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BWW Review: ANDREA McARDLE is Still Full of Surprises at The Green Room 42

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Andrea Mcardle Sings Her Greatest Hits and Then Some

BWW Review: ANDREA McARDLE is Still Full of Surprises at The Green Room 42
Photo credit: Stephen Mosher

There's an old adage that warns that you should never meet your childhood heroes because they will inevitably be disappointing. Like most young performers of my generation, I grew up listening to Andrea McArdle (Annie, Jerry's Girls, Starlight Express, State Fair, Beauty and the Beast,) who is exactly my age. She was the performer we all wanted to be: a one-of-a-kind voice, plucked from obscurity to star in what would become an iconic musical theatre role. The only time I ever saw Andrea McArdle onstage, she was almost unrecognizable, dressed in head to toe shimmering chrome, playing a train car in Starlight Express. So it was with some trepidation that tonight I got to see, at long last, my childhood hero perform her self-titled one-woman show at The Green Room 42.

I'm happy to report that the old adage is dead wrong. Not only was Andrea McArdle not a disappointment, she was exactly right. She was in fantastic voice, she looked like a million bucks, and she sang every single song you wanted her to sing, including THAT one. But that song is only the tip of the iceberg in a long Broadway career that has been full of surprises. Her show tonight reflected that and had a few surprises of its own.

She welcomed us with a mash-up of "New York, New York" and "NYC" reminding us that she is a Philly girl but this is the city where she became who she is. She celebrated the lifting of Covid restrictions with Charles Strouse's "Got a Lot of Livin' to Do." She gave a wonderfully pensive air to "It Might as Well Be Spring," her big song from Rogers and Hammerstein's State Fair. In "Wherever He Ain't," the Mack & Mabel song she sang in Jerry's Girls, she proved she can still belt with the best of them. It was pretty thrilling.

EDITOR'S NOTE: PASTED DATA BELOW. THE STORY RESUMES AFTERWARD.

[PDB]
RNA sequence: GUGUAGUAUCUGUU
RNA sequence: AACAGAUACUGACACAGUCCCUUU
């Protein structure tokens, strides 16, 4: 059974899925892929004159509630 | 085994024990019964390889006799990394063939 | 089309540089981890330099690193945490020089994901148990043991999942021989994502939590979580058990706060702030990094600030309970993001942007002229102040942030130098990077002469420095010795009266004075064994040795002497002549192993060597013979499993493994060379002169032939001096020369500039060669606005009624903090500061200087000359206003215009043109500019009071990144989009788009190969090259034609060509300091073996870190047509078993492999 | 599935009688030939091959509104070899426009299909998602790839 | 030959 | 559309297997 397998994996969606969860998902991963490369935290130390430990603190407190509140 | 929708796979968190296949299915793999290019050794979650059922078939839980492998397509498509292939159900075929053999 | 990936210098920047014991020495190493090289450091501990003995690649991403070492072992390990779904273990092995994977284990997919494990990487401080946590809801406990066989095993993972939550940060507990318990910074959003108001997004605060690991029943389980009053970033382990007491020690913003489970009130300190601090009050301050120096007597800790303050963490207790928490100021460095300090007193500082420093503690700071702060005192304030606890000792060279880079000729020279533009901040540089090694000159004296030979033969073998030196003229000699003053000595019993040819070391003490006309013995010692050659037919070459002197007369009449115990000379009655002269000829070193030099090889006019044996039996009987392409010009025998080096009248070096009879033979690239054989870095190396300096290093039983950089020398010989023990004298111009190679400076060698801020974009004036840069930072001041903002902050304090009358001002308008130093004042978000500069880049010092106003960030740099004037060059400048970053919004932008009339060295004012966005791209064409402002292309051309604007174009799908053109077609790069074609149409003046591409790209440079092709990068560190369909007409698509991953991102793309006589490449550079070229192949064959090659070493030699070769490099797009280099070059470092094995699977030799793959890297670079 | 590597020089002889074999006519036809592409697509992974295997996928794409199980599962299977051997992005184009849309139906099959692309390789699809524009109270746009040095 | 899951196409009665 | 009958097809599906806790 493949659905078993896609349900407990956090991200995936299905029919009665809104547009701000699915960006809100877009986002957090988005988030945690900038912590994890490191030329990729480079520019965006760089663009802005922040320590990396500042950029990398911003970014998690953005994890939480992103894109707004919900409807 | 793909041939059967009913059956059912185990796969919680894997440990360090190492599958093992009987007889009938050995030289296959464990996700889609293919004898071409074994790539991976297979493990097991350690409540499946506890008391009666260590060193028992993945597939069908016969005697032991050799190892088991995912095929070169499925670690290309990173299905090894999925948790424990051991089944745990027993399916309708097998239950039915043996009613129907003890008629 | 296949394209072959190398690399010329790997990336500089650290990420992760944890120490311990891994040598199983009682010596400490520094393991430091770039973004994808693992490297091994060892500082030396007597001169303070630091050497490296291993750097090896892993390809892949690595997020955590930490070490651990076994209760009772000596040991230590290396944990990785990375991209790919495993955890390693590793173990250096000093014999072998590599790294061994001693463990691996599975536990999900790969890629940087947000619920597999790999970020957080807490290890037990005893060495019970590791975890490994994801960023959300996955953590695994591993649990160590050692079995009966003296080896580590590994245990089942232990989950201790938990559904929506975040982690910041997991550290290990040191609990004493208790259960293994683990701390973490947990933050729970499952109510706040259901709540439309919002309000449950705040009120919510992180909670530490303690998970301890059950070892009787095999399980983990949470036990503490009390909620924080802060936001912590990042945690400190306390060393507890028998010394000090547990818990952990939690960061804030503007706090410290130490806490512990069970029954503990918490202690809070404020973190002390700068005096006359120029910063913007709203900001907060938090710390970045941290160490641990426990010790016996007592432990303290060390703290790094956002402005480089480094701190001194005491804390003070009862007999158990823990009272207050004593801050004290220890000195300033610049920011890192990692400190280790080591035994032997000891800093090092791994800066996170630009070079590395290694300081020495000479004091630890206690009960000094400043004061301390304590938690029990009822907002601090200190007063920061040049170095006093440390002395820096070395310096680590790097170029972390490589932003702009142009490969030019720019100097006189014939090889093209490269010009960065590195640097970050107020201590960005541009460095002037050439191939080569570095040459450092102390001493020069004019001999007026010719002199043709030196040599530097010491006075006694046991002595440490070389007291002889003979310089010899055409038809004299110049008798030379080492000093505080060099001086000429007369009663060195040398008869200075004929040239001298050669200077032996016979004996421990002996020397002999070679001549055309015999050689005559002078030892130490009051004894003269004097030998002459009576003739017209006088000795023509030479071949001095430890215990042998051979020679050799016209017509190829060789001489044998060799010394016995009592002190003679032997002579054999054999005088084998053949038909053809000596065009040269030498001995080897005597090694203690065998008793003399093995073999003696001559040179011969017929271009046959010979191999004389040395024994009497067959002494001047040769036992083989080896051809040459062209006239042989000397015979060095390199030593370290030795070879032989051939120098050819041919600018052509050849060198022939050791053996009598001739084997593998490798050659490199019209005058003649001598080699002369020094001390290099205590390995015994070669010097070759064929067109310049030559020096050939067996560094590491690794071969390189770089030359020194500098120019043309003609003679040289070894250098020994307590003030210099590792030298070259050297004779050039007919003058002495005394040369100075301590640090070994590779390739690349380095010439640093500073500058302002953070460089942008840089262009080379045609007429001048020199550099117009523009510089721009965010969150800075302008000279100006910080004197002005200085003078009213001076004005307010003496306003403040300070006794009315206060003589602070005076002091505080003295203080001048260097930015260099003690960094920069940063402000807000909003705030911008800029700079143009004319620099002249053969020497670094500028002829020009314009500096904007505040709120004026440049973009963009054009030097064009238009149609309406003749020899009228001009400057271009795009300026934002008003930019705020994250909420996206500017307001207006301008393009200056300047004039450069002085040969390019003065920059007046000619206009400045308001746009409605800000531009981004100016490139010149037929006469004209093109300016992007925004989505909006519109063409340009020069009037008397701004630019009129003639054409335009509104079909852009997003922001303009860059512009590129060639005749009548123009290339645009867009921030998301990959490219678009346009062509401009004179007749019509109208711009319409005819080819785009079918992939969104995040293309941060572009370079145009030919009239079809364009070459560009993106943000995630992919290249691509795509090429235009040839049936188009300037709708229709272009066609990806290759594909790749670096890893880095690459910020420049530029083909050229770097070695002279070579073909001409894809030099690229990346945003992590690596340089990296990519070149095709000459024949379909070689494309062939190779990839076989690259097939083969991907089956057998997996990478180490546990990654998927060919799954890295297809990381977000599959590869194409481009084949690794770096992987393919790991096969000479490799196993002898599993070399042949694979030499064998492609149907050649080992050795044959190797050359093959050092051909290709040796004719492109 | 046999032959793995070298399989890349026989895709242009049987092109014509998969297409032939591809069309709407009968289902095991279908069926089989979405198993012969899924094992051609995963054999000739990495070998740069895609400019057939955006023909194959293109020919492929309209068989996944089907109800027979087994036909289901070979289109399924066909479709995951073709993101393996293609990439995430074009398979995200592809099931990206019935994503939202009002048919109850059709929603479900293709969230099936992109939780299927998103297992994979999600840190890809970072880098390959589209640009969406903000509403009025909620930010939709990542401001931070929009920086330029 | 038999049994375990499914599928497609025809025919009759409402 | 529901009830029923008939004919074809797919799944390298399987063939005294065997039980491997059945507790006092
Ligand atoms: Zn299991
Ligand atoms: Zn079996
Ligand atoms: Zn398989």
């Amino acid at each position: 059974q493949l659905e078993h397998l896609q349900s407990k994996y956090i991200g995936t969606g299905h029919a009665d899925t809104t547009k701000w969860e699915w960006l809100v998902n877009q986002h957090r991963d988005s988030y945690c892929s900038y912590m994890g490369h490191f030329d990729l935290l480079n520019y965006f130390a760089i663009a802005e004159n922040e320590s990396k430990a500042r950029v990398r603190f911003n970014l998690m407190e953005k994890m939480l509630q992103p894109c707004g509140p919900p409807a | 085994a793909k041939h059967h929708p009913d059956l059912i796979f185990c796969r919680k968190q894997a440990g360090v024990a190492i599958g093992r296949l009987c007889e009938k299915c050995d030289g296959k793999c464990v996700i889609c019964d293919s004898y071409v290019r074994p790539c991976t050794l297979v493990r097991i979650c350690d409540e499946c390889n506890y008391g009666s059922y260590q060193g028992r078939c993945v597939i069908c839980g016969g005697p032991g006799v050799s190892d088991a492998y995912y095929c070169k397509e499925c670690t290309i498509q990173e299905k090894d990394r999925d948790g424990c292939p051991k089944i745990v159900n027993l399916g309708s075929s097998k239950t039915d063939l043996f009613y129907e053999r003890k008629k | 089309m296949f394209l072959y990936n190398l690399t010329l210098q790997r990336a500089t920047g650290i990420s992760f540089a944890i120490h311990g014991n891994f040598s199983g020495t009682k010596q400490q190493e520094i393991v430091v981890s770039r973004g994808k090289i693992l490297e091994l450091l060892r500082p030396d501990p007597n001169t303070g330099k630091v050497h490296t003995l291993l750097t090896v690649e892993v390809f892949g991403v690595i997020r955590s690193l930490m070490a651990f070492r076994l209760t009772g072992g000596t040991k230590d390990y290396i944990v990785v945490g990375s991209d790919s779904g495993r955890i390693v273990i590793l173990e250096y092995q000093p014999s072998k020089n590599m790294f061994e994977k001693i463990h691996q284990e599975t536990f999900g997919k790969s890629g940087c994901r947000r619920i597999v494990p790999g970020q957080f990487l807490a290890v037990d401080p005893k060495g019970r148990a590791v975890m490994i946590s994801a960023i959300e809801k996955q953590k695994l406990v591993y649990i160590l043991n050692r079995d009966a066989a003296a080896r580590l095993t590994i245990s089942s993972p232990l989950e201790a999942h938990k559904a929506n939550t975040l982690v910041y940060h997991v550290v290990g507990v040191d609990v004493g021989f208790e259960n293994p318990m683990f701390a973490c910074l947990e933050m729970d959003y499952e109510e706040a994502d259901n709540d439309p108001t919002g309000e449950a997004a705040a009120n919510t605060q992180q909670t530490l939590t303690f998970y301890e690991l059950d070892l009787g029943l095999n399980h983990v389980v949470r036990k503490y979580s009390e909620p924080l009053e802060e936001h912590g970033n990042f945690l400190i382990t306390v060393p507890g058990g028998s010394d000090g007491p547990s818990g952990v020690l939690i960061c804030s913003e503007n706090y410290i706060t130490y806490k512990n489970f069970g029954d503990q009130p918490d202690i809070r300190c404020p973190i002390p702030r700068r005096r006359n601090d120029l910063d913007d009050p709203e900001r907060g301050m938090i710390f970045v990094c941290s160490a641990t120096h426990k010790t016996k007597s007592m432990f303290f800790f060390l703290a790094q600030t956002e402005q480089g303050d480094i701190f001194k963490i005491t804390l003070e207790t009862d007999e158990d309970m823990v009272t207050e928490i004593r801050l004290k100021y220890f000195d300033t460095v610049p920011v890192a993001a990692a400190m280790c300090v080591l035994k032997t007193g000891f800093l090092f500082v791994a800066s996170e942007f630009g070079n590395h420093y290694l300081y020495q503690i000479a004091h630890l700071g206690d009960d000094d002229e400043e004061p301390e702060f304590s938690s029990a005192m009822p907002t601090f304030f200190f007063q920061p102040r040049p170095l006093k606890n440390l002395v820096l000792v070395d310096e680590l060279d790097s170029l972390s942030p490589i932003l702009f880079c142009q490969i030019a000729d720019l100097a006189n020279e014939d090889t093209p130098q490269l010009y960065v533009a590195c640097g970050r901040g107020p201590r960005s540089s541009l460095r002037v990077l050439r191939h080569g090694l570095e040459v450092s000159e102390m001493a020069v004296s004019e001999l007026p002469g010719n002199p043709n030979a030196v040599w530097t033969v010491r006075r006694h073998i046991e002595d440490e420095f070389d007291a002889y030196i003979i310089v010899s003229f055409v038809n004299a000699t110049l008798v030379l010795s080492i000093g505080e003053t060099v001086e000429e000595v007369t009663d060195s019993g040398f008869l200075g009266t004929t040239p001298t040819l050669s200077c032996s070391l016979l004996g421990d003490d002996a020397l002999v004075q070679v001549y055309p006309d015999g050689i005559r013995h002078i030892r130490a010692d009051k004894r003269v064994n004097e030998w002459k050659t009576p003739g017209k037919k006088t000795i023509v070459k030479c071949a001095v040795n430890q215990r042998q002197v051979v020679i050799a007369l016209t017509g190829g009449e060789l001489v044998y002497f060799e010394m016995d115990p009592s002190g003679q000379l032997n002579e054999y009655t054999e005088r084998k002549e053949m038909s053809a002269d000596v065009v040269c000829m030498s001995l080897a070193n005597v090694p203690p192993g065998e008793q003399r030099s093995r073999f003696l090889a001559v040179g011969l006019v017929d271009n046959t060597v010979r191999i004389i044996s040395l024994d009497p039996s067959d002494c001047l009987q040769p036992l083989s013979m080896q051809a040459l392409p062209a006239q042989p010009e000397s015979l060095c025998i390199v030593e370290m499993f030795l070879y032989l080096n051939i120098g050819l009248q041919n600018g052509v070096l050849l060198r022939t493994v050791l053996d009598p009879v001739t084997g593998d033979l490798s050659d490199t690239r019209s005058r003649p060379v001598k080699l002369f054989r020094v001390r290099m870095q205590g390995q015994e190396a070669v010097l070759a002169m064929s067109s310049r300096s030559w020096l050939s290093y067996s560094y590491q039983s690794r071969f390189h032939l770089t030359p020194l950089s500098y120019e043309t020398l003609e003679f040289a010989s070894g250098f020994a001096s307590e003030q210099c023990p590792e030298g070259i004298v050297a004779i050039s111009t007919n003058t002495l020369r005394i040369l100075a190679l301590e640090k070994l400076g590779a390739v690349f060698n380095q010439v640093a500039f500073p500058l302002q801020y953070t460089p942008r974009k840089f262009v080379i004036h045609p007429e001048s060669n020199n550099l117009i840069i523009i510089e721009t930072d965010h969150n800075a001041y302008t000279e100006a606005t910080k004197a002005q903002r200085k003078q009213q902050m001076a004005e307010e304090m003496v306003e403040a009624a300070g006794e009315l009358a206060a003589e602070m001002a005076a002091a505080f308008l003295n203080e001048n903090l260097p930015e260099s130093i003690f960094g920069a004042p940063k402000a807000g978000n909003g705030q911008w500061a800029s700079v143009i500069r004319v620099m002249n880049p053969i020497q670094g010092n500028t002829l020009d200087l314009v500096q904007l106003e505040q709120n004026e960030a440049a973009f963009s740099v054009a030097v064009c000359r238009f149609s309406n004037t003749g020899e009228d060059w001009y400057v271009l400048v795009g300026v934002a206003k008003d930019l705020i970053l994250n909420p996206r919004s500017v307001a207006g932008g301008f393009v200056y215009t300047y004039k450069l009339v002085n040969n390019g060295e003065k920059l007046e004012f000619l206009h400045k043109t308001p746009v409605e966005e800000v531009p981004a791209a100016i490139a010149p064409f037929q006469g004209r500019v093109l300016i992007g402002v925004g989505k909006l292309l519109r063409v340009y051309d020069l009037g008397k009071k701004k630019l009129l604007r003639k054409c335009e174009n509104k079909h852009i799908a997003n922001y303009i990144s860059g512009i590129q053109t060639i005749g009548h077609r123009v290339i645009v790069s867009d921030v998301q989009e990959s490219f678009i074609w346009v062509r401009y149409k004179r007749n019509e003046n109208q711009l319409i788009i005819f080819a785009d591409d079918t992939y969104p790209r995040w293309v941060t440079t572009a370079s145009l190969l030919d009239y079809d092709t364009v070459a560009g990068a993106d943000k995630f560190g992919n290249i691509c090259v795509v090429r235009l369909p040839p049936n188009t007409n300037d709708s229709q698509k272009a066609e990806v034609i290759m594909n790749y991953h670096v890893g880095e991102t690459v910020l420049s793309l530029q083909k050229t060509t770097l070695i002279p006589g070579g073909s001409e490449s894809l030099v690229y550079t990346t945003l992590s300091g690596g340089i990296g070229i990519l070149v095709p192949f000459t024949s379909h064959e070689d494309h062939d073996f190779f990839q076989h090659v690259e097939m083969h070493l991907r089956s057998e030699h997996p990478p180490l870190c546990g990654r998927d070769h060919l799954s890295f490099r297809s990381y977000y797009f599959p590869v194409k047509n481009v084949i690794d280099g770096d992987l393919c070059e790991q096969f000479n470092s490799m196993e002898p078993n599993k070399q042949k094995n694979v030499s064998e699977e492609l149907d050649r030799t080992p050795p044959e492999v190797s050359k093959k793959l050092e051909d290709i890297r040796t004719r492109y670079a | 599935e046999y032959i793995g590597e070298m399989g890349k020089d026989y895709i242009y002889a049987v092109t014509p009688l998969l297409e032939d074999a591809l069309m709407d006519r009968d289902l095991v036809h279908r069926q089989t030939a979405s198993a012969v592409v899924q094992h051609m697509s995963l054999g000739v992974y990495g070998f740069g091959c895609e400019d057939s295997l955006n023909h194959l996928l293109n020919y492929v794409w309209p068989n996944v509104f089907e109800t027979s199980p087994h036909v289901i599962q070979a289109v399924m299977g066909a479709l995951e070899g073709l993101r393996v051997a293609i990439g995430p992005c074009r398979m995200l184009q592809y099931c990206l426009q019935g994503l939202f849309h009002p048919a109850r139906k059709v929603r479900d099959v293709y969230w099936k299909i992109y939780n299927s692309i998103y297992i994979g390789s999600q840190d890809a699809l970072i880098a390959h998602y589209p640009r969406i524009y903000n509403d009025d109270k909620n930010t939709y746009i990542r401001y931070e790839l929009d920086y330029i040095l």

McArdle turned from belting to give us an intimate and lovely rendition of the Carpenter's "Rainy Days and Mondays." She treated us to a tribute to Judy Garland by singing her A Star is Born number, "Lose That Long Face" in a medley with "Put on a Happy Face." She continued with Charles Strouse by singing "Maybe," which she told us is her favorite number from Annie. Mine too.

She exercised her rock chops with Billy Joel's "Angry Young Man." It was a perfect fit for her bright, clarion voice. She ended her show with two signature songs. The first one from her friend and mentor, the late Carol Channing. She sang "Before the Parade Passes By" and gave it an all-new spin by making it about rejoining life after the pandemic. Then she gave us her own signature song. No matter how many times you've heard it, listening to Andrea McArdle sing "Tomorrow" is special. She's added some style to it and the new riffs reflect the many roads she's journeyed down since she first sang it. And after the year we've all had, "Tomorrow" could be a theme song for us all.

Ms. McArdle was backed up by one of Broadway's busiest musical directors, Phil Reno (Ever After, Something Rotten, The Drowsy Chaperone.) He is a sensitive and virtuosic accompanist as well as being a great foil for Ms. McArdle's self-deprecating wit. He got to show off in their encore, a medley of "The Trolley Song" and "Over the Rainbow." He emulated every bell and whistle on the trolley to perfection.

Andrea McArdle will return to The Green Room 42 on July 24 and again on August 21. You should get tickets early. You do not want to miss this magnificent performer reminding you of why she is a Broadway legend.

Follow Andrea McArdle on Instagram @mcbwaybaby. To get tickets for Andrea McArdle and other greats acts at The Green Room 42, visit greenfignyc.com.


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